3. Scrub un-peeled carrots (and parsnips, if using); cut into ¾” to 1″ lengths (the fatter, the shorter).
  4. Remove papery peel from onions, cutting off root end.  Cut onions in half lengthwise, and then cut each half cross-wise into ½ inch slices. Or if using leeks, use white and barely-green part, cut into ½” slices crosswise.
  5. Wash, dry and chop parsley leaves.
  6. Wash and dry the kale.  Cut the leaves from the stem; roughly chop.
  7. Oven braise: Preheat oven to 350°F.
  8. Cut each sausage into 3 – 4 segments (about 1 ½ inches long).  Transfer half of the sausages and bacon to large casserole;  arrange half of each of the veggie slices around the sausage pieces.  Sprinkle with a bit of fresh or dried thyme and chopped parsley, to taste. Then repeat with remaining sausages and bacon, veggies, and sprinkling of thyme and parsley.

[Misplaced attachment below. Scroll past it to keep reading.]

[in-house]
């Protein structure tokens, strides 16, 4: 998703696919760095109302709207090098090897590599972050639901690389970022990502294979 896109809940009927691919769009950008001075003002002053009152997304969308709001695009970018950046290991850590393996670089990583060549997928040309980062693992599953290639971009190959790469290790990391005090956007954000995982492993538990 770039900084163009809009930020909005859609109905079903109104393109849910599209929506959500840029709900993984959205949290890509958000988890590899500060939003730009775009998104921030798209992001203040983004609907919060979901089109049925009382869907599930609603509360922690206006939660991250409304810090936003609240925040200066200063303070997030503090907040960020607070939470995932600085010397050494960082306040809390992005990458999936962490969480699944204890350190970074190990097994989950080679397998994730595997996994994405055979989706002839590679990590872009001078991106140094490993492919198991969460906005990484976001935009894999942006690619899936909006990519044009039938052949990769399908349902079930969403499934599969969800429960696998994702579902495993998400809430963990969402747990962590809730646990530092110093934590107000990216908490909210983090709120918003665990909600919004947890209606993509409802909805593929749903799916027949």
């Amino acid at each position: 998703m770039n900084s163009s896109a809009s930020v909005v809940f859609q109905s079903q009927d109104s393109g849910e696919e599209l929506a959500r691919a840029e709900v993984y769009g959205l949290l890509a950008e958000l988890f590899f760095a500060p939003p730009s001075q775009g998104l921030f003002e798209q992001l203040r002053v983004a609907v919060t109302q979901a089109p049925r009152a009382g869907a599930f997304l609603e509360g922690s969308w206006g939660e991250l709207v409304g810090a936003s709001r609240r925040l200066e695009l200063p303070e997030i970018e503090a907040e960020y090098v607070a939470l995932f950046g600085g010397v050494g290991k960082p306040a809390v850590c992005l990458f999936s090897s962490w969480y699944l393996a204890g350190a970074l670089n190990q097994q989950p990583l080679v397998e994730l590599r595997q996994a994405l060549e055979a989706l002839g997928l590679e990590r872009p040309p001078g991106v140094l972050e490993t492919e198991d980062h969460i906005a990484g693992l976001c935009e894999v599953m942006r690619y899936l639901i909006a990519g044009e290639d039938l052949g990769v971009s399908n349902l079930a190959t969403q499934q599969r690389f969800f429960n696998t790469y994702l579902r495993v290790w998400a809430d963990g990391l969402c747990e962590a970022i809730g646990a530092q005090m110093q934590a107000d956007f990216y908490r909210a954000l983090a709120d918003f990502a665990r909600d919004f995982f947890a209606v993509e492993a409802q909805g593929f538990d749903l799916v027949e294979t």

9. Pour sausage broth over the stew and add more filtered water to nearly cover. Tear off a length of waxed paper and fit over the top of the casserole; then cover with the lid (or if there is no lid, seal with aluminum foil).
  10. Place casserole in heated oven, and bake until veggies are tender, about 1 hour.
  11. Remove lid and waxed paper. Taste broth; season with salt & pepper to taste.  Some sausages provide enough seasoning so that additional salt & pepper are not needed.  Stir gently.
  12. Replace waxed paper and lid, and bake another 10 minutes.  Serve hot.

Assembly or Serving Suggestions

  • Serve directly from the casserole dish or serving bowl, with a ladle or large spoon, and accompany with slices of Irish Soda Brown Bread arranged on a bread board, around a pot of whipped butter (or honey and butter).

References:

  1. The Irish Heritage Cookbook, by Margaret M. Johnson
  2. Simca’s Cuisine, by Simone Beck
  3. The Paupered Chef: Homemade British Bangers and the Search for Rusk: thepauperedchef.com/2010/03/homemade-british-bangers-and-the-search-for-rusk.html

About Cat